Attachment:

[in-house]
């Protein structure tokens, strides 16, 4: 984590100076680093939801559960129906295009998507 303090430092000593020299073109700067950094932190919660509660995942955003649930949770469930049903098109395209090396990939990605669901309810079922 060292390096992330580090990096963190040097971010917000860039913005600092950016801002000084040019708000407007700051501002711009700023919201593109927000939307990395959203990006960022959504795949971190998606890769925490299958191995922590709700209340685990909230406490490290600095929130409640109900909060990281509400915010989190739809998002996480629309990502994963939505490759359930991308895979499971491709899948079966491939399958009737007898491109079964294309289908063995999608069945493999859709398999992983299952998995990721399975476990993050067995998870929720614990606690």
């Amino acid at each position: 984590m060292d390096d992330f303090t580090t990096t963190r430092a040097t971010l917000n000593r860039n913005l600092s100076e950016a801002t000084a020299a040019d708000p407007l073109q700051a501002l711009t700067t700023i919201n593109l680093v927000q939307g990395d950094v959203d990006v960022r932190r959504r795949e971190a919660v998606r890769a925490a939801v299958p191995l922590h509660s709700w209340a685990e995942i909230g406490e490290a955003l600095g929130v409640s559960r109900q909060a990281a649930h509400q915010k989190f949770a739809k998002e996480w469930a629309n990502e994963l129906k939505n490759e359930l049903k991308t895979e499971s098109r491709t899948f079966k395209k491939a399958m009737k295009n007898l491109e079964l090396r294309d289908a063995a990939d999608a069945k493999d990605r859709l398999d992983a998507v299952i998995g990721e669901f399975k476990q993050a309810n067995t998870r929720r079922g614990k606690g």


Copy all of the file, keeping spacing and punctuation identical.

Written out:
[in-house]
């Protein structure tokens, strides 16, 4: 984590100076680093939801559960129906295009998507 303090430092000593020299073109700067950094932190919660509660995942955003649930949770469930049903098109395209090396990939990605669901309810079922 060292390096992330580090990096963190040097971010917000860039913005600092950016801002000084040019708000407007700051501002711009700023919201593109927000939307990395959203990006960022959504795949971190998606890769925490299958191995922590709700209340685990909230406490490290600095929130409640109900909060990281509400915010989190739809998002996480629309990502994963939505490759359930991308895979499971491709899948079966491939399958009737007898491109079964294309289908063995999608069945493999859709398999992983299952998995990721399975476990993050067995998870929720614990606690």
């Amino acid at each position: 984590m060292d390096d992330f303090t580090t990096t963190r430092a040097t971010l917000n000593r860039n913005l600092s100076e950016a801002t000084a020299a040019d708000p407007l073109q700051a501002l711009t700067t700023i919201n593109l680093v927000q939307g990395d950094v959203d990006v960022r932190r959504r795949e971190a919660v998606r890769a925490a939801v299958p191995l922590h509660s709700w209340a685990e995942i909230g406490e490290a955003l600095g929130v409640s559960r109900q909060a990281a649930h509400q915010k989190f949770a739809k998002e996480w469930a629309n990502e994963l129906k939505n490759e359930l049903k991308t895979e499971s098109r491709t899948f079966k395209k491939a399958m009737k295009n007898l491109e079964l090396r294309d289908a063995a990939d999608a069945k493999d990605r859709l398999d992983a998507v299952i998995g990721e669901f399975k476990q993050a309810n067995t998870r929720r079922g614990k606690g």